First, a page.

If you fall below 2% nothing would happen. If you fall to the minimum supported level for GNA 1.5%, GNA will be disabled. We will continue to write to the SSD's until they are full however, we will no longer record the GNA metadata blocks. We will continue to READ metadata blocks stored for acceleration.
So are you saying that once GNA is enabled, even if we fall below 1.5% of total space, you essentially still get GNA? I had thought that when you go below the threshold the metadata on the SSD would be evicted. You are saying that is not the case?
What do you mean exactly when you say that "we will no longer record the GNA metadata blocks"?
The following white paper talks more to GNA and other OneFS storage topics.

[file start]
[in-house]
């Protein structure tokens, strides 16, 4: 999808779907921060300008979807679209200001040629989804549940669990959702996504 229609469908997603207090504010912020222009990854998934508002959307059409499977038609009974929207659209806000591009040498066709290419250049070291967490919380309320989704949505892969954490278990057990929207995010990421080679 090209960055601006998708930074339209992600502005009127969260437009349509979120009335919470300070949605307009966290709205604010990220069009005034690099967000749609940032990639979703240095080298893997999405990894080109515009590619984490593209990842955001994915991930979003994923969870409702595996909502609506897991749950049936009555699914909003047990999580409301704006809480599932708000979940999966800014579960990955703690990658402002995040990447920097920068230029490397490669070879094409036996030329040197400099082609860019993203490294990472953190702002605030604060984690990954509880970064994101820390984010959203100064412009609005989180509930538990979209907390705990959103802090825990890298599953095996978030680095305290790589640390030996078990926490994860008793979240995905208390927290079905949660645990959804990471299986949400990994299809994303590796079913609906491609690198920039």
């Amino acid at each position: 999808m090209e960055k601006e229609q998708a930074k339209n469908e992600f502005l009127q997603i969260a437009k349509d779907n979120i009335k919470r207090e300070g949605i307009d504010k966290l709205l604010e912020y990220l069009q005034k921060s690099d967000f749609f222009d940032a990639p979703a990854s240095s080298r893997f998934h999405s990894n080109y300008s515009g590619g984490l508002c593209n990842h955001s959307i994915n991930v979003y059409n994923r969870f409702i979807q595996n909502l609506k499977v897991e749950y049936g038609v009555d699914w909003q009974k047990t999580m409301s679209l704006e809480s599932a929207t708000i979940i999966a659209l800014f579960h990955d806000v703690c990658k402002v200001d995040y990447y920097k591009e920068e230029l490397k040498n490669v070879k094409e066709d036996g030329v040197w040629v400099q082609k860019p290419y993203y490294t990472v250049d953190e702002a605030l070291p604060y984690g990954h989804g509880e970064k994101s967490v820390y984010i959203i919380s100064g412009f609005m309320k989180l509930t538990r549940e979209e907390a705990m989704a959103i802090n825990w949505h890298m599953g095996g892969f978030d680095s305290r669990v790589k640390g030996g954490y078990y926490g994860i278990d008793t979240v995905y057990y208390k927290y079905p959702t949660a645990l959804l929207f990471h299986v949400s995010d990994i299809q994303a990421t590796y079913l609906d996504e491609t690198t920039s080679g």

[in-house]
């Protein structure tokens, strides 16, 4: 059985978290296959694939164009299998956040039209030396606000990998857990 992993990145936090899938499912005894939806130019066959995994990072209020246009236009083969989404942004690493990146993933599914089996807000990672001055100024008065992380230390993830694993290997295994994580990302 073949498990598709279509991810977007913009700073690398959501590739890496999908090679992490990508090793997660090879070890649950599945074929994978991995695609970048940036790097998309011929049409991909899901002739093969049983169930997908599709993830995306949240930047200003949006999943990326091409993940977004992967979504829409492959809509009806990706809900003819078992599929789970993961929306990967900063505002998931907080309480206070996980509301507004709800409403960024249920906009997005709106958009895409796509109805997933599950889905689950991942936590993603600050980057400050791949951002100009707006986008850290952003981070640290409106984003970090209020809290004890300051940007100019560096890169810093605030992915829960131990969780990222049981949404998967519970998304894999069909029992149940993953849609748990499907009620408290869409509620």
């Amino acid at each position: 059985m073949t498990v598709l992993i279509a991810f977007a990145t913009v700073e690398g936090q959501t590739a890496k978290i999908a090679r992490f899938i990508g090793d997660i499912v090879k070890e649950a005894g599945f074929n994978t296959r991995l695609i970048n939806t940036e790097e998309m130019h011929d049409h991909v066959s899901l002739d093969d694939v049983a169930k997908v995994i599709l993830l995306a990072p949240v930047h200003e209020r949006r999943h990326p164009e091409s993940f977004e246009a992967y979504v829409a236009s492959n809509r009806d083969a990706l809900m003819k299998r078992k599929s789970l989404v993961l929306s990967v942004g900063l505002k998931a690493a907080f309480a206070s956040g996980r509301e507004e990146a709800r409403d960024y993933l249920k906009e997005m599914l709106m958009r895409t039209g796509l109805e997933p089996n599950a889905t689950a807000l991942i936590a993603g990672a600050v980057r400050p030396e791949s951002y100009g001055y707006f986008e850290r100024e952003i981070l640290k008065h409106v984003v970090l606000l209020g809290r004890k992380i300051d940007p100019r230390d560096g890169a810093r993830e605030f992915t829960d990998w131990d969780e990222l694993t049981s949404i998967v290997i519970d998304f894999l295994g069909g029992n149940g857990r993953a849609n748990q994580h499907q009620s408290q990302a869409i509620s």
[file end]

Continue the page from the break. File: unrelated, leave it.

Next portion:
Metadata blocks are files, directories and OneFS internal file system structures. GNA is a separate metadata block that allows nodes that don't have SSD's physically in them to store metatdata on nodes that do. Think of GNA as another layer were we are offering a means to leverage SSD HW from nodes that don't have SSDs. The challenge as you grow the cluster is simply that with GNA enabled if we have too many nodes that are not sharing the work, we create a situation were many non-SSD nodes bullied which does impact overall cluster performance. When GNA falls to the minimum supported level meaning we no longer have the right ratio of SSD's to SATA/SAS i.e. we added more nodes that didn't have ssd's.
We stop creating new GNA copy block as you create more files or directories on nodes that don't have SSD's.